"Put on your boots Bruder", Helga whispered  "We are going on a journey....".








For our little Wolfie – born 1/8/15














Monday, 18 May 2015

Expeditions and Exhibitions


I think I've been busy while I wasn't looking!

Over the past few months little piles of prints and original art works have been gathering in the corners of the studio. Some have found their homes in beautiful old wooden frames and some have journeyed to the framers. Boxes of cards will also be arriving soon so there should be quite a mixture of wares to take to the upcoming exhibitions. I have so much more to show you - new art work and projects underway but for now please forgive me if I just plug the upcoming events.






The first will be in beautiful Auchencairn at Glenshinnoch  – an enchanting mix of rustic-ness and grandeur in the shadow of Orchardton House. They have a tower there that flutters with tumbling pigeons, an old walled but wild garden and everything everywhere seems to have a touch of otherworldliness. The kind of place that makes the pencil and the imagination itchy and restless in the most delightful way.




The next one is a Tea Green event at Kibble Palace in Glasgow Botanical Gardens. You can have a look at all the Artists attending here.



On the 9th of June there will be  a Transformation Tales two-woman exhibition at the a  Eskdalemuir Community Hub til the end of June. After that I hope to be participating in another Local Gallery's Summer Exhibition. And soon I hope to show you a little more of the new work that has found its way into The Old Burrow.










Wednesday, 4 March 2015


"Sell your Cleverness and buy bewilderment"

Rumi, translated by Edward henry Whinfield




Life has been peculiar of late. 

I have heard from others that their January was an odd beginning to the year and February was equally extraordinary. And March? So much strangeness has happened that it seems I have indeed "sold any cleverness I had and bought bewilderment", which may not be such a bad thing.

It's been ages since I experimented with the way I paint or draw. Recently life has prompted me to try something new even if only for a while just to play and see what happens. To allow the paint to paint in a different way and use different tools to draw and to just let out what ever wants to come through. At one point I found myself using a decorative hair stick...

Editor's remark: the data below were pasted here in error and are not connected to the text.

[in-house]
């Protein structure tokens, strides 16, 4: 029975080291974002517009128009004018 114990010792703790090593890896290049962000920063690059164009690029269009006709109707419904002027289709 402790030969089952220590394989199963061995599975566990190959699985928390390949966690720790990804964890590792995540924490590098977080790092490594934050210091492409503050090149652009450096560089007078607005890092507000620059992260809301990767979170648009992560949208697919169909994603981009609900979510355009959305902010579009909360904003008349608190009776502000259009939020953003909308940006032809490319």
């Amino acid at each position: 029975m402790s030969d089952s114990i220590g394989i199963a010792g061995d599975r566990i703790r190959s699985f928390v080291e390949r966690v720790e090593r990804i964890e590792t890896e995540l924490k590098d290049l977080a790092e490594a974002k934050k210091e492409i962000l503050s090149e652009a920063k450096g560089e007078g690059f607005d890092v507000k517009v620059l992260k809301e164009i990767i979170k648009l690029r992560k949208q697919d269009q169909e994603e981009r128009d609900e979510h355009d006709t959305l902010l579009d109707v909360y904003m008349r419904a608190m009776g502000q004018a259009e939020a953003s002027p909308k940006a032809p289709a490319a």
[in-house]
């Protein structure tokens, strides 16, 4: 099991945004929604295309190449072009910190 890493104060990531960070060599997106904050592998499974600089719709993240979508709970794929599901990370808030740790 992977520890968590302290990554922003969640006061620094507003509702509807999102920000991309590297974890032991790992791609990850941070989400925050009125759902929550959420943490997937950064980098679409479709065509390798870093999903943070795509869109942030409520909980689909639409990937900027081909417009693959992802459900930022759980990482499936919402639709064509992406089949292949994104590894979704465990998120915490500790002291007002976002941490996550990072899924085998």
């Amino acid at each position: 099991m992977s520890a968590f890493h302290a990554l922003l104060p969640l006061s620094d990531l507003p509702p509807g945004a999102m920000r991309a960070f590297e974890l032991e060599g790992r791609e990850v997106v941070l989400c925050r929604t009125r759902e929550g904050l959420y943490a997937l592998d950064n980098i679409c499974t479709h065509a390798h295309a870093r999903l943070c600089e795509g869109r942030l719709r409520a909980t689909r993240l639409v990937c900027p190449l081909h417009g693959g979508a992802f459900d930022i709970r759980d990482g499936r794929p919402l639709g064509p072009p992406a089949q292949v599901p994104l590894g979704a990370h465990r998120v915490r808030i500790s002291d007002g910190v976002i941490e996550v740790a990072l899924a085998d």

And so with a fair amount of reluctance and a lot of encouragement, I did so. The hour or two that I planned to give to the experiment sneakily grew until it consumed nearly a whole day.

What came out was both surprising and not – I can definitely see how art can be a form of therapy.

These pictures are tiny. The smallest is probably only 2cm x 3cm and the biggest  about 10cm x 10cm. They were incredibly fast and fascinating to watch as they arrived.
















...and then the forest arrived again and I got drawn into my favourite place and though the style seems to have reverted to my familiar method it began in a different place and I think it has a different quality a different depth of emotion.








Saturday, 24 January 2015

The stars that shine the loudest

Being my first Winter in Scotland, it's impossible not to notice the length of the nights. Sixteen hours long! Born and raised in Australia where the days and nights share time more equally, this is still new to me...and I love it. 

The urge to snuggle and hibernate beneath knitted wool and stories is almost over whelming. My fireside seat is a nest of mis-shapen cushions and messy blankets and the mind drifts languidly around subjects, as though they are shaded figures quietly passing in the darkness. Of course there are a few shady creatures that climb in under the covers but the less said about them the better...

The valley where I live is known for its lack of pollution – the Observatory that is situated along the road was placed here for that very reason– and so I am blessed with the clearest of clear skies. A few nights ago the night was so clear and crisp that I could swear the stars were bigger! Not only bigger but I could see all their different colours and variations in size and oh gosh, they twinkled – really twinkled! 

a little picture arrived, just a quick one...








" Not just beautiful, though--the stars are like trees in the forest, alive and breathing. And, they are watching me. "

Haruki Murakami, Kafka on the Shore